05/09/2014

China overtakes the US – a symbol of shifting global economic power

John Hawksworth photoAuthor: John Hawksworth, Chief Economist, PwC UK

According to one measure of economic size, GDP at purchasing power parities (PPPs), China could overtake the US as early as 2014 according to new estimates by the World Bank published last week. This is three years earlier than projected in our own World in 2050 study in January 2013, and five years earlier than previous IMF estimates.

The reason for this earlier overtaking date is not, however, that China is growing faster than expected or that the US is growing slower. Rather it reflects new estimates of the relative price levels in the two countries, suggesting that average price levels in China, compared to the US, were comparatively lower in 2011 than had previously been estimated.

As a result, the purchasing power of Chinese national income (GDP at PPPs) is now estimated to have been around 87% of US levels in 2011, compared to previous estimates of just under 70% of US levels in that base year. Since Chinese real GDP growth has been around 7-8% per annum since 2011, with US growth only around 2-3% per annum, calculations by the FT suggest that China could narrowly overtake the US on this measure as early as 2014, with a clear gap emerging in 2015.

This is all rather technical, and if we were to use current market exchange rates, rather than PPPs, to compare GDP levels, we would find that the Chinese economy is only around 60% of the size of the US, with takeover unlikely to happen until the late 2020s. Since businesses have to operate with market exchange rates, rather than PPPs estimated by economic statisticians, this means that the size of the Chinese market in dollar terms will still be quite a lot smaller than the US for a decade or more to come.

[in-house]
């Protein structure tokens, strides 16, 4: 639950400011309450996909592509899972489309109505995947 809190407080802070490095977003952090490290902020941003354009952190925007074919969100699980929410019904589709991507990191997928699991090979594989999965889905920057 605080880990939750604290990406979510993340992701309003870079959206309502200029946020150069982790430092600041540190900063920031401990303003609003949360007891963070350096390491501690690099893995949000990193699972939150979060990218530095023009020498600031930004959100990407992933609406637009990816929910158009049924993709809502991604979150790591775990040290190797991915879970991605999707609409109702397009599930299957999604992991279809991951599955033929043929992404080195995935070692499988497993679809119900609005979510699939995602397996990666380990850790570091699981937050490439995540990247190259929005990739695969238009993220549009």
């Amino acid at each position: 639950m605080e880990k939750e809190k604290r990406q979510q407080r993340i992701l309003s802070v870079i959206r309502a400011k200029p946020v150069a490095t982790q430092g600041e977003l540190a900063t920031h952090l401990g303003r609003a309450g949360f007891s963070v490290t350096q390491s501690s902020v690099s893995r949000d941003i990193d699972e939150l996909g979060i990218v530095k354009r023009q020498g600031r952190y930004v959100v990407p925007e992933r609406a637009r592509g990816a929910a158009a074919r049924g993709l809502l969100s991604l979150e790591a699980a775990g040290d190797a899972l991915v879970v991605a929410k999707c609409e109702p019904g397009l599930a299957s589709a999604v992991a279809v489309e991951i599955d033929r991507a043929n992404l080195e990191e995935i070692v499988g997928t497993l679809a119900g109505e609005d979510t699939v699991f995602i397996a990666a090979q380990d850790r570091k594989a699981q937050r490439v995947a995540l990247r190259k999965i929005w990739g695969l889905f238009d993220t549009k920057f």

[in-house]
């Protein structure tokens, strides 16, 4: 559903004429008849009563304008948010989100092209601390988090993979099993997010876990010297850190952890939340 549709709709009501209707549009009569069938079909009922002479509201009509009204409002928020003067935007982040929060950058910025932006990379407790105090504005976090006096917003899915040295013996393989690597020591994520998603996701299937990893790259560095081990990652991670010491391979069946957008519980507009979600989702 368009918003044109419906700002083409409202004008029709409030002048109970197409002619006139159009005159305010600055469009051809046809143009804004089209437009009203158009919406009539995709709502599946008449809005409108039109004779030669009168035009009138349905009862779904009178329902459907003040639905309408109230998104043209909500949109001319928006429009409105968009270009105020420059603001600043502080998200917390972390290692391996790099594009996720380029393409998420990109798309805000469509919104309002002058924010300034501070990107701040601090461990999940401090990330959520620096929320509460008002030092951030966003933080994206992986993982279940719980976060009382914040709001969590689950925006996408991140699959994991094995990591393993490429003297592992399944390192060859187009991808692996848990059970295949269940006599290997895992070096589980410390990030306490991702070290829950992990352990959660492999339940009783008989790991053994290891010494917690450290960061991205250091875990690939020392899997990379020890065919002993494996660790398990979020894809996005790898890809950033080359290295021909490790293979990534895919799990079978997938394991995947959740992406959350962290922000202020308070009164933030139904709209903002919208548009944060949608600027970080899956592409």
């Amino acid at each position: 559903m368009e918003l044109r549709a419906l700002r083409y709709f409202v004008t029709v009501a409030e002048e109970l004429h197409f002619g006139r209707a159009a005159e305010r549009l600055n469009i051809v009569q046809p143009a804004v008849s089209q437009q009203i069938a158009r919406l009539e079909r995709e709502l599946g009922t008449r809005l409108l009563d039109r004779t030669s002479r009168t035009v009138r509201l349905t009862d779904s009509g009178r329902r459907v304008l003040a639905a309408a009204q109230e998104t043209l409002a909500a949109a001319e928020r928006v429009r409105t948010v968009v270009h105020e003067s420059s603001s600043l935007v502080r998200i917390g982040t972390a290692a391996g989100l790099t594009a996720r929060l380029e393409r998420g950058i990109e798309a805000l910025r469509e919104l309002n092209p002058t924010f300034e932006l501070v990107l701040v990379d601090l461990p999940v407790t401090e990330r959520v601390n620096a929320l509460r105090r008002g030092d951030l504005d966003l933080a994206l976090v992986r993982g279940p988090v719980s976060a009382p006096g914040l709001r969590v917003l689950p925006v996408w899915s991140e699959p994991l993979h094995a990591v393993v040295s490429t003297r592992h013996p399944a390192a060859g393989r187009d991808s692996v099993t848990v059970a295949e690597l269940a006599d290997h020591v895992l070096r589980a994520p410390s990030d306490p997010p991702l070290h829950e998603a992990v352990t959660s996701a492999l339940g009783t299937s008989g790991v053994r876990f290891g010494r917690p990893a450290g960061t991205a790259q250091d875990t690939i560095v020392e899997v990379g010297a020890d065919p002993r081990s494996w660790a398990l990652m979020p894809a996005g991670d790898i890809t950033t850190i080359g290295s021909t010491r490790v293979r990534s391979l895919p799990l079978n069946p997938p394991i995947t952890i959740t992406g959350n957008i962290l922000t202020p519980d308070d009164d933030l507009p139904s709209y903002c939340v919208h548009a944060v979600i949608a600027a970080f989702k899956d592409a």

Furthermore, since China’s population is more than four times as great as the US, its average income levels (even measured using PPPs) are less than a quarter of those in the US. While there are increasing numbers of wealthy individuals in China, as well as a burgeoning middle class, it’s still not a rich country and may not reach current Western levels of average incomes until the middle of the century.

These caveats are important to note, but they don’t change the bigger picture that global economic power is shifting to the East, as documented in our recent megatrends analysis. This isn’t just about China as these new GDP at PPP estimates also show that:

  • India has risen to third place in the world rankings on this measure, overtaking Germany and Japan since 2005
  • Indonesia has risen to tenth place, only narrowly behind France and the UK and ahead of Italy.

Three other emerging economies (Brazil, Russia and Mexico) also now rank in the top 12 economies in the world on this measure, driven in part by strong demand from China for their exports of oil, gas, food and metals. This is likely to continue to keep global commodity prices high and volatile for some time, though it will also stimulate new sources of supply such as shale gas and shale oil in the energy sector.

It’s also clear that several emerging economies have run into turbulence recently, which is a reminder that these are still relatively high risk places to do business. Businesses and other investors therefore need a nuanced approach to assessing these risks based on a deep understanding not just of economic factors, but also a broader range of social, political, regulatory and cultural dimensions.

This is what we aim to cover in our ESCAPE index, which was published for the first time in February. This index shows that economies like India, Brazil, Indonesia, Turkey, Mexico and Nigeria, despite their great long-term potential, still have a long way to go to get their social, political and legal institutions up to the level needed to graduate to the advanced economy club.

So, yes, global economic power is shifting, but this will not be a smooth, linear process. Businesses need to develop appropriate strategies to tackle the opportunities and the risks presented by China and other emerging markets.

 


John Hawksworth is an economist who specialises in macroeconomics and public policy issues. He is Chief Economist in PwC’s UK firm and editor of our Economic Outlook reports. He is also the author of many other reports and articles on macroeconomic and public policy topics and a regular media commentator on these issues. Read John's full biography.

 


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